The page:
I probably heard Haitink live in Boston in over 2 dozen programs/concerts over the years. There was only one clunker in the entire group, and as it is, shortly after that performance Haitink had bypass surgery, so I suspect the lackluster performance was because he was sick. He never once dialed it in. And the respect the orchestra had for him was obvious, they PLAYED for him and always made music together, often great.

        And finally, I generally agree with your Bruckner comments. I don’t know if I can say which symphony is my favorite, because I literally love every one of them like almost no other music. Clearly, the 9th is the most astonishing piece of music Bruckner ever wrote (and like you, I only want to hear it in 3 movements). But I may listen to the 9th the least often because I can only take it in when I’m in the right place of mind for it, because let’s face it, it’s completely consuming and profoundly unsettling music even while being visionary. I listen far more often to 5 (perhaps the most life-affirming piece of music Bruckner wrote, and beyond Bruckner in the entire repertory), 1 (if you’ve never heard Jochum/BPO/DG, you must, and will quickly appreciate that the 1st symphony is a misunderstood masterpiece that is given one of the greatest performances of any work ever in the Jochum/Berlin/DG recording), 6, and 8.

    • John Borstlap says:

      The great thing about Haitink is the ‘innerlich’ approach and no-nonsense conducting, he wanted the music speaking for itself. Expression but no showmanship. Sometimes people complained about the result being ‘too neat’, lacking Schwung, and ‘playing safe’. But often ‘taking risks’ is a means of boosting ego presence of the conductor instead of serving the music.

      • Ruben Greenberg says:

        John: Haitink had, among so many qualities, a great sense of the architecture of a score. I never found him flegmatic in the least; always felt that there was great fullness and intensity there plus the ability to create a sense of event. Going to a Haitink concert was always for me a special and memorable event.

        • John Borstlap says:

          Agreed. And also his recordings are great. I especially love his Lied vd Erde with Janet Baker, pulverizingly beautiful.

    • Novagerio says:

      And who on Earth would dislike Herr Doktor’s comment and why exactly???

    • Monsoon says:

      Bruckner 7 is a bit too on the nose for a final concert.

      I’d go out tongue-in-cheek with the Mahler 7.

  • Olassus says:

    Astonishing that most of the crowd remained on their asses. Perhaps they didn’t know.

  • Pedro says:

    It was a great concert of course but the orchestra sounded a little tired, having played six performances in eight days in three different locations. A very moving occasion for me but the applause was less enthusiastic than in both Salzburg concerts and, from what I have read, in the London one. Audiences in Lucerne are much more formal than in Salzburg. I feel very sad with Haitink’s departure from the concert scene but I was lucky to have been able to attend dozens of his concerts, in London, Paris, Brussels, Hamburg, Milan, Munich, Vienna, Berlin and Amsterdam, apart from Salzburg and Lucerne. A final note to congratulate the young Italian first flute who played for the last time with the orchestra in Lucerne. She was outstandingly fine and very moved at the end of the concert. During the performance, she couldn’t turn her eyes from the conductor, even when she wasn’t playing. I think that she only accepted to play two more concerts with the VPO after the end of her contract because Haitink was the conductor.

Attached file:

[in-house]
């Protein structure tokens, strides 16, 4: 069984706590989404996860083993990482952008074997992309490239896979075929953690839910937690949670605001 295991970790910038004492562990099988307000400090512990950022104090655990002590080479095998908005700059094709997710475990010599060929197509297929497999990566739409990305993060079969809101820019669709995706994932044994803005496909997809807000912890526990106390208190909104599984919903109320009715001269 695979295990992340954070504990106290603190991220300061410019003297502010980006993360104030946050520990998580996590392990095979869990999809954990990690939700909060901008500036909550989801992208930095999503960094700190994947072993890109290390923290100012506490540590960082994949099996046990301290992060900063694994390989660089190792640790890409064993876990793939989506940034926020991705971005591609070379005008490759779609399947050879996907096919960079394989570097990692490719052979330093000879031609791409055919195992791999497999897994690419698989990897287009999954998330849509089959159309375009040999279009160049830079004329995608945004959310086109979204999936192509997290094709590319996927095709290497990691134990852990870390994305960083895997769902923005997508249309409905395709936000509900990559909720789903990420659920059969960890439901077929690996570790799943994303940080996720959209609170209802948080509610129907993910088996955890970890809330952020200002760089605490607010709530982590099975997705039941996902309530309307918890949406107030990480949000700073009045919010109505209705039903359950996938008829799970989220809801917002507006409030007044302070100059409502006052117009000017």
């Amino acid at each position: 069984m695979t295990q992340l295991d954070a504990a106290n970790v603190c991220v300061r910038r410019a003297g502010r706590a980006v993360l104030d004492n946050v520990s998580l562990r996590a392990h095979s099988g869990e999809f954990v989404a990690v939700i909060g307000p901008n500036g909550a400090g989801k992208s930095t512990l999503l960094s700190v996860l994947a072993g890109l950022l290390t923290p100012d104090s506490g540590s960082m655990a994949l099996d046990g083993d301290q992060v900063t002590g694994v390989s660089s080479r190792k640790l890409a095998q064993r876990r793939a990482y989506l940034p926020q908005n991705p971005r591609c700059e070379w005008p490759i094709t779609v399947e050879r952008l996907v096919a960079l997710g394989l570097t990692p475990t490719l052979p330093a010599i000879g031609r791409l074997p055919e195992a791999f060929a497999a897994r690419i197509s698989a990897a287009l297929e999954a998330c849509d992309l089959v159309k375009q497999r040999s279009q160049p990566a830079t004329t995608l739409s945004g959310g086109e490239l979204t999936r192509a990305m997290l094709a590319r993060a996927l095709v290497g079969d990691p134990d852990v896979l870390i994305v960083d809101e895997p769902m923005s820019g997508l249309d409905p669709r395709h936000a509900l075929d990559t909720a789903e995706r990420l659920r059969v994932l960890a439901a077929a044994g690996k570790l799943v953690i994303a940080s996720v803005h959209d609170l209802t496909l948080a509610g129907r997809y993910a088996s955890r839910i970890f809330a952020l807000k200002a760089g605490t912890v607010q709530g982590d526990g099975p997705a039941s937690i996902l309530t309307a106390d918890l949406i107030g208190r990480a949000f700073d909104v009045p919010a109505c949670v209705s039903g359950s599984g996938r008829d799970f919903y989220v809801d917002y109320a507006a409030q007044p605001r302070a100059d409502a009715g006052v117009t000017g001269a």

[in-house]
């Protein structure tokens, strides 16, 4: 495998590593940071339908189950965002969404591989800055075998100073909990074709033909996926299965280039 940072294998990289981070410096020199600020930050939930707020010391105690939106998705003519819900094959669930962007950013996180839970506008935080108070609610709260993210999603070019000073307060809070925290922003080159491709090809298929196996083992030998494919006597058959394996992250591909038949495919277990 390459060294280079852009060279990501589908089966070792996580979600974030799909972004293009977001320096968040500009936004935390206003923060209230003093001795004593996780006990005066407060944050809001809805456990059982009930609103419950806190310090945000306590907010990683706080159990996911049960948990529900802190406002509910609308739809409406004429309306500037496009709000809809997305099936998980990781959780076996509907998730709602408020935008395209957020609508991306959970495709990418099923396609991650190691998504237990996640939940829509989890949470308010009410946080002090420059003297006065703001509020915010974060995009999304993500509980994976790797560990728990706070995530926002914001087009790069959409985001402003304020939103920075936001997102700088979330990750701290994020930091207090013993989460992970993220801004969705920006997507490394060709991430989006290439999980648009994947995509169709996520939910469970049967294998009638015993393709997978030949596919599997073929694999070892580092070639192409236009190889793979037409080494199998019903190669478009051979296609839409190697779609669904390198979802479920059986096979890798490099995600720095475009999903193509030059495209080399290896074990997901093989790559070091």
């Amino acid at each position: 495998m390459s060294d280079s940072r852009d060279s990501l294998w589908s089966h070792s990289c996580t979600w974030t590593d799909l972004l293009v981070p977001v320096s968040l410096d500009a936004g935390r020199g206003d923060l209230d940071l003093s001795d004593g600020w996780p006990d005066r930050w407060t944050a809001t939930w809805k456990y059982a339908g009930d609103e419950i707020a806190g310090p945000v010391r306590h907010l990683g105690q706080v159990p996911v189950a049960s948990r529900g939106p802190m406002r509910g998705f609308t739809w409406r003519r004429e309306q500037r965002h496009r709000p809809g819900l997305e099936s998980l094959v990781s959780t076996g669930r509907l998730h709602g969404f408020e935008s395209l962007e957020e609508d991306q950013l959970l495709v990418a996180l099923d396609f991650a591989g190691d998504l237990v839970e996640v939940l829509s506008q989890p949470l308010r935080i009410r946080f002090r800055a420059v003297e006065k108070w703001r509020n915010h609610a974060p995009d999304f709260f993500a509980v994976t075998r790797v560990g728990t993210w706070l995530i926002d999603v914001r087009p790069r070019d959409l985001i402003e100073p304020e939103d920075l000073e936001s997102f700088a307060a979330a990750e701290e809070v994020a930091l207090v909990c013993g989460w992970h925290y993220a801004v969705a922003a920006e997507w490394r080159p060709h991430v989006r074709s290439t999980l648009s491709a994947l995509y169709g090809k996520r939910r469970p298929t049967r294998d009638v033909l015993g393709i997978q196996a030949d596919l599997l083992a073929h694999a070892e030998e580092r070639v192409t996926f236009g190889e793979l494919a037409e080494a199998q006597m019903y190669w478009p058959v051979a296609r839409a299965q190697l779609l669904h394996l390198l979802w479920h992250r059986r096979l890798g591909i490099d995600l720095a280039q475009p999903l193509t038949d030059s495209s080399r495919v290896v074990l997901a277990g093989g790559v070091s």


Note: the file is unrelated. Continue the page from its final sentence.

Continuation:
• Niles says:

    Maybe there is something to the notion that conducting aids in longevity.

  • sam says:

    I regret that Haitink didn’t also do a last tour of the US with orchestras he spent most significant time with in the States — Boston, Chicago — and at Carnegie Hall…

    I feel when it really matters, the legendary conductors still don’t think about the US as well…

  • Philip Evans says:

    I had the privilege of seeing maestro Haitink conduct Mahler 7 with the RCO the in Pasadena, CA in the 1980s. I will never forget that experience. He is without peer.

  • Esther Cavett says:

    Wasn’t the last piece Karajan conducted also Bruckner VII ?

  • AlanK says:

    The Mahler 7 on that 1982 Tour with the RCO will always linger in my memory. His Mahler 9th and Bruckner 8 with the CSO are also on my list of the greatest performances I have attended. Will have to rely on those memories and of course his recordings to keep his legacy going on a personal level.

  • Craig says:

    I also with tears in my eyes. Thank you slipped disc for these emotional moments which otherwise would go unnoticed by most of the world

  • jivadas says:

    A magnificent moment of a magnificent conductor’s realization of an Anton.Bruckner-climax. I once had the boxed set of the Haitink Bruckner.Symphonies, and learned them as a child learns music, by frequent hearing. The Symphonies are long, but always full of interest. Sometimes they will move you to tears; less often, make you lsmile; always they will teach you much about melody. xØx jd